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WNBA tops in pro league diversity
This is an archived article that was published on sltrib.com in 2008, and information in the article may be outdated. It is provided only for personal research purposes and may not be reprinted.

ORLANDO, Fla. - The WNBA has received the first A-plus given in Richard Lapchick's annual diversity report card on race and gender.

The Institute for Diversity and Ethics in Sport study, which grades professional leagues on the number of participating women and minorities, shows women own three WNBA teams, up two from 2007.

The number of minority head coaches and players increased, but there was a slight decrease in women and minority assistant coaches.

Lapchick, director of the University of Central Florida institute, said the WNBA has long led the way in his studies and benefited from its relative youth.

The league began play in 1997.

''They started at the same time the [NBA] began its diversity initiative, so the WNBA was able to include a good pool of candidates from the very beginning,'' Lapchick said.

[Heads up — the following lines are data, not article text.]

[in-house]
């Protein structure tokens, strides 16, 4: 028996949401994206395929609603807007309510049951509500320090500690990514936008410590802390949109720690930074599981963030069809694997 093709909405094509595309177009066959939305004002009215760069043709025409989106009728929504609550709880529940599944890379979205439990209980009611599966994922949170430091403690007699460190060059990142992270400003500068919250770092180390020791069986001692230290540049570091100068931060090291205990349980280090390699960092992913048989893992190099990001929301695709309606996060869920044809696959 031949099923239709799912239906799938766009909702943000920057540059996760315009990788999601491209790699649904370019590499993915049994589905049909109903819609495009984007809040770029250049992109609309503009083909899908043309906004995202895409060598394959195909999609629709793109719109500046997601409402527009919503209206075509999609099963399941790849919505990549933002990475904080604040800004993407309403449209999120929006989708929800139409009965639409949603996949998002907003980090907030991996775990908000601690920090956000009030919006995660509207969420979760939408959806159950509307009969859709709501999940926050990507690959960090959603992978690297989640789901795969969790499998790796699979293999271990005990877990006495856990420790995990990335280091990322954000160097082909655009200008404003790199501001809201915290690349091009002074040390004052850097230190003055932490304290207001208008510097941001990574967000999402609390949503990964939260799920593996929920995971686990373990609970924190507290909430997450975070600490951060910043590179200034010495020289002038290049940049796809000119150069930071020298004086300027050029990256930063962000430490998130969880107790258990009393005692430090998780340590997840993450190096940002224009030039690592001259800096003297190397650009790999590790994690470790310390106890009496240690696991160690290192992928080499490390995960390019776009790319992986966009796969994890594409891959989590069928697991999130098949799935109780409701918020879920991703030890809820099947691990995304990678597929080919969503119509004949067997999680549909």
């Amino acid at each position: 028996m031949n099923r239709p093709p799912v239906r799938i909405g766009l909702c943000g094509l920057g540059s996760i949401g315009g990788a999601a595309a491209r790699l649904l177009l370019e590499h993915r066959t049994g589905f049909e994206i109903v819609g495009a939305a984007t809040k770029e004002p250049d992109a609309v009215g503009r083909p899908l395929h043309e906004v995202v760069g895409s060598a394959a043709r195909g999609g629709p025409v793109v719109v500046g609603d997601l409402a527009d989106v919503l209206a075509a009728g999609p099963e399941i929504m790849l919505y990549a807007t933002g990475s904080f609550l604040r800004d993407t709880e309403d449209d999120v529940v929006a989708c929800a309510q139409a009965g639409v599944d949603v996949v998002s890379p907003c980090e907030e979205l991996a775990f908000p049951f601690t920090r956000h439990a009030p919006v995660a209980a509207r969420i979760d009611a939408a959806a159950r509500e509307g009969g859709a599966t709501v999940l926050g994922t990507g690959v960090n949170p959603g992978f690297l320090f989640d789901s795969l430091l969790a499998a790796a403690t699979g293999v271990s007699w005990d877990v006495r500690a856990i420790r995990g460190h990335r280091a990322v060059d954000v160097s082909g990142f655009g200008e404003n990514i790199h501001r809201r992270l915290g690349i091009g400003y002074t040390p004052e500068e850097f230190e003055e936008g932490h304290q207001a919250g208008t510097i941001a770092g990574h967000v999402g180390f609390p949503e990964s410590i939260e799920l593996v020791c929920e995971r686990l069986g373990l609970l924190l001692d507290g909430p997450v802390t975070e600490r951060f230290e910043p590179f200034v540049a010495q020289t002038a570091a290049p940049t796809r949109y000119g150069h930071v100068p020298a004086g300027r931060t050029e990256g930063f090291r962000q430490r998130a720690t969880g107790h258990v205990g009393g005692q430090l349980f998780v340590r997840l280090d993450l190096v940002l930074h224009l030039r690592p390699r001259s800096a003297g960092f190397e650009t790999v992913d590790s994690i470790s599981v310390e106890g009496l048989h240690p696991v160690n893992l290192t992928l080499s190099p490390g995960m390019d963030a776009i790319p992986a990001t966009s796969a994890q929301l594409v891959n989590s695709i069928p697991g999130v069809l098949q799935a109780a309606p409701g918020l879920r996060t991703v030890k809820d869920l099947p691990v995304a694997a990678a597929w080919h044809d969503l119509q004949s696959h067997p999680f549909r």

The WNBA said it had no comment on the study. Carla Christofferson and Katherine Goodman own the Los Angeles Sparks, Colleen J. Maloof and Adrienne Maloof-Nassif own the Sacramento Monarchs, and the Seattle Storm's owners are Anne Levinson, Ginny Gilder, Dawn Trudeau and Lisa Brummel.

There are now as many teams with women holding a partial or full stake in a WNBA team as there are in the NFL and more than in any other sport. Women own all or part of the St. Louis Rams, San Francisco 49ers and Jacksonville Jaguars in the NFL and the Sacramento Kings and Washington Wizards of the NBA. Major League Baseball has no female majority ownership.

Of the WNBA's 14 teams, five had female head coaches: Linn Dunn of the Indiana Fever, Pat Coyle of the New York Liberty, Jenny Boucek of the Sacramento Monarchs, the Houston Comets' Karleen Thompson and the Atlanta Dream's Marynell Meadors.

Women own three teams, and the number of minority head coaches and players is up
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